Why are surgical errors on the rise in Massachusetts hospitals?

Expanded definition of 'surgery' may be to blame, experts say

Topics: Performance Improvement, Quality, Medical Errors, Never Event

July 11, 2013

Despite a decade-long campaign to reduce preventable surgical errors at Massachusetts hospitals, state data reveals that they are on the rise, Liz Kowalczyk writes in the Boston Globe.

According to state data obtained by the Globe, hospitals are projected to report 94 never events in 2012—a 65% increase over 2011. This would make 2012 the year with the highest number of reported surgical errors since the state began collecting data five years ago.

Reported errors in 2012 included guidewire being left inside a patient's leg, putting a catheter into a patient that did not need one, and surgical items being left inside patients.

Despite the increase in surgical errors in 2012, overall errors—which include patient falls and bedsores—decreased.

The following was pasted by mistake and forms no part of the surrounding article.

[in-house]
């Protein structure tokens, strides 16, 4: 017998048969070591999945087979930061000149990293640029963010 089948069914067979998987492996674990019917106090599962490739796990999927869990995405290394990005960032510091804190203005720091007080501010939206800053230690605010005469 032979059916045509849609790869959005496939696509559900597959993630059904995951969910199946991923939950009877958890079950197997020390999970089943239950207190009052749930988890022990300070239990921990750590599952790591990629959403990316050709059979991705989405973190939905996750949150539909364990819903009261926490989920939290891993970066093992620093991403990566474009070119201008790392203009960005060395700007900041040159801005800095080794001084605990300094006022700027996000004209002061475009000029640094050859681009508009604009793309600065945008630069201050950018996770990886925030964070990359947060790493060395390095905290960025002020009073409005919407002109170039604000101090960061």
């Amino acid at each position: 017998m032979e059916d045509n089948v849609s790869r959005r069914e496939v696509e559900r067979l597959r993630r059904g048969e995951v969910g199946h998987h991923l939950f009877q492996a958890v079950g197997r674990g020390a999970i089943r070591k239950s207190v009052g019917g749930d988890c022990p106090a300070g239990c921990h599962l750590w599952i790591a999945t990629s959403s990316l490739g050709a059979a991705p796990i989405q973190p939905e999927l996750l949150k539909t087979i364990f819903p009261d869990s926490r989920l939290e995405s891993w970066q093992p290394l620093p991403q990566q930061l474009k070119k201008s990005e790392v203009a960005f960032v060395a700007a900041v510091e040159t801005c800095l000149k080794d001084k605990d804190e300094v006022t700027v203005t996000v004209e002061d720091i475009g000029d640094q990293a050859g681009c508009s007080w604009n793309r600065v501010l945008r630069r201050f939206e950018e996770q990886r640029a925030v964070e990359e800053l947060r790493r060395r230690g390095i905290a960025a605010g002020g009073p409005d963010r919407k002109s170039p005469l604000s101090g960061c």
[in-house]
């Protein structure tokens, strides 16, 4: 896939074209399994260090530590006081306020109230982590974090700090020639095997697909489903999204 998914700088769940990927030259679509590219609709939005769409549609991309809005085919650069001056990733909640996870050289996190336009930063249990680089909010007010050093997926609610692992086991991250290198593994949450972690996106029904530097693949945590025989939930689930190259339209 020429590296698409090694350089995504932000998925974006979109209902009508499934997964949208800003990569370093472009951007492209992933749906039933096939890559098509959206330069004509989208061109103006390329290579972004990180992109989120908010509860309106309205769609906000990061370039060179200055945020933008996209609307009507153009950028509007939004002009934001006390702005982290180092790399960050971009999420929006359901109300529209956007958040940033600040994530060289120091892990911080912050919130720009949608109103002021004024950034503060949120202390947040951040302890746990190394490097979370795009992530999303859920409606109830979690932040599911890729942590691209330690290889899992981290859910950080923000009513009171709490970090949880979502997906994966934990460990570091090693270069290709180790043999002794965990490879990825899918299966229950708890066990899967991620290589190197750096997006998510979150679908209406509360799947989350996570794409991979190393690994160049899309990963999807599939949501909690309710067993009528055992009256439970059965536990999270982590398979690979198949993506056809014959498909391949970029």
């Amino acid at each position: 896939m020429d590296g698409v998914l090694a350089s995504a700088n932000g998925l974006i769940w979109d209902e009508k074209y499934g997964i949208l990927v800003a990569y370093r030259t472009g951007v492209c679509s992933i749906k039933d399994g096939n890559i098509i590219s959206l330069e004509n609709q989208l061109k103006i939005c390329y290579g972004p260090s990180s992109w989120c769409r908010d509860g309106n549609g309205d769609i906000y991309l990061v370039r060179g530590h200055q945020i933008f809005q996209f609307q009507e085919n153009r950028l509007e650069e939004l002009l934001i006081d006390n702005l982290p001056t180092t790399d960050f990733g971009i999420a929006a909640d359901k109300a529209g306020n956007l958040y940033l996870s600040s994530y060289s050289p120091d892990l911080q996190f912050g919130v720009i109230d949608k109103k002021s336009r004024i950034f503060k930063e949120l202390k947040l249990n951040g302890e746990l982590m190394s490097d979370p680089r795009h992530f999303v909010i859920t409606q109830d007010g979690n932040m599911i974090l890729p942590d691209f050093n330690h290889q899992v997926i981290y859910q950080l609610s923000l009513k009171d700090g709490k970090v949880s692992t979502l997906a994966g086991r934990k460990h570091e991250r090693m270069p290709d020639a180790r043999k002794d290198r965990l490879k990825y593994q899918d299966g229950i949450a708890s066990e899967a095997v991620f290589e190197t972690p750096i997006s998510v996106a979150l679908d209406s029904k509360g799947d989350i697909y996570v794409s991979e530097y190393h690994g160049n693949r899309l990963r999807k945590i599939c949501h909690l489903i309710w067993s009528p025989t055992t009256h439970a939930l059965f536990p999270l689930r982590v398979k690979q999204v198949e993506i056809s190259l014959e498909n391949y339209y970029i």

Are more errors actually occurring?

Some health experts say that the increase is caused by a change in reporting requirements. In October of 2012, the state expanded the definition of surgery to include invasive procedures, such as colonoscopies, biopsies, and electroconvulsive therapy.

Meanwhile, Health Care Safety and Quality Director Madeleine Biondolillo told the Globe that it is unclear whether hospitals are simply noticing more errors or whether more errors are actually occurring.

Former CMS chief—and Massachusetts gubernatorial candidate— Don Berwick told the Globe that, because of expanded reporting requirements, "[h]ospitals will look worse before they look better."

"When safety becomes a serious central concern as it should, reporting does go up," Berwick said, adding that the increase may be "good news because they are noticing things that previously went below the radar."

Several hospital safety officials worry about the how the shift toward outpatient settings will impact patient safety. They note that hospitals generally are more vigilant about implementing safety protocols required for surgery or invasive procedures than outpatient clinics (Kowalcyzk, Boston Globe, 7/7).

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